Over the past 15 years, large double-blind, placebo-controlled trials have been performed in postmenopausal women with osteoporosis, with incident vertebral and nonvertebral fracture as a primary end point. These trials have confirmed that several agents are able to markedly reduce (by 30% to 50%) the risk of vertebral fracture. These include the bisphosphonates (etidronate, alendronate, risedronate), postmenopausal hormone replacement therapy, selective estrogen receptor modulators (raloxifene), and teriparatide. These studies also demonstrated that some agents are able to reduce the risk of hip and vertebral fractures (alendronate, risedronate). Strontium ranelate is a new antiosteoporotic agent that has recently received approval in the European Union for the treatment of postmenopausal osteoporosis to reduce the risk of vertebral and hip fractures [4]. It is the first such agent that appears to simultaneously increase bone formation and decrease bone resorption. Results from a phase 3 clinical trial, carried out in postmenopausal women with prevalent vertebral fractures, showed that strontium ranelate significantly reduces the risk of new vertebral and new clinical vertebral fractures after 1 year and over 3 years [5]. Results from a second large-scale phase 3 clinical trial, have shown that, over 3 years, strontium ranelate reduces the risk of nonvertebral fractures in postmenopausal women, as well as the risk of hip fracture in osteoporotic patients aged 74 years or more [6]. In addition, this study also showed that strontium ranelate decreases the risk of vertebral fracture in patients without prevalent vertebral fracture over 3 years. In both these trials, BMD was significantly increased at the lumbar spine, femoral neck, and total hip. Strontium ranelate is well tolerated, particularly at the upper gastrointestinal level. Strontium ranelate will be useful in the first-line treatment of postmenopausal osteoporosis as well as in those intolerant to oral bisphosphonate therapy, those with a previous history of upper gastrointestinal disease, and the elderly.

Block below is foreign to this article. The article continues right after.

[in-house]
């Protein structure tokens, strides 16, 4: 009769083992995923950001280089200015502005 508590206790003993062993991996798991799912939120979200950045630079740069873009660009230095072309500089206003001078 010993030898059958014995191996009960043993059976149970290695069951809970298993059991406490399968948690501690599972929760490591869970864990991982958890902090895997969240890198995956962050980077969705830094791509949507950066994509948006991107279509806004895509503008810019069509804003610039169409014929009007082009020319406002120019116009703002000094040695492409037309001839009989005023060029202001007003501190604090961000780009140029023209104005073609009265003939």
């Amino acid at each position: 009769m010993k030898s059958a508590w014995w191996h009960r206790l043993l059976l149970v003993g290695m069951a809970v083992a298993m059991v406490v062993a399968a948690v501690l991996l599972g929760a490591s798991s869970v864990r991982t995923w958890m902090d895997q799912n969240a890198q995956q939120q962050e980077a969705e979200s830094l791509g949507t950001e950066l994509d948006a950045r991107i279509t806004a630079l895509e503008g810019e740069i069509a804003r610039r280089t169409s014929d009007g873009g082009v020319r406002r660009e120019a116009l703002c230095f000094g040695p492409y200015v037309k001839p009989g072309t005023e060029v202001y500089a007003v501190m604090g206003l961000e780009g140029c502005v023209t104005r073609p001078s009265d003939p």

Item Type: Article
Additional Information: Editorial
ISSNs: 8756-3282 (print)
Related URLs:
Keywords: nosp, editorial, bone
Subjects: R Medicine > RB Pathology
R Medicine > RF Otorhinolaryngology
R Medicine > RA Public aspects of medicine
Divisions: University Structure - Pre August 2011 > School of Medicine > Developmental Origins of Health and Disease
ePrint ID: 61012
Date Deposited: 18 Nov 2008
Last Modified: 27 Mar 2014 18:43
URI: http://eprints.soton.ac.uk/id/eprint/61012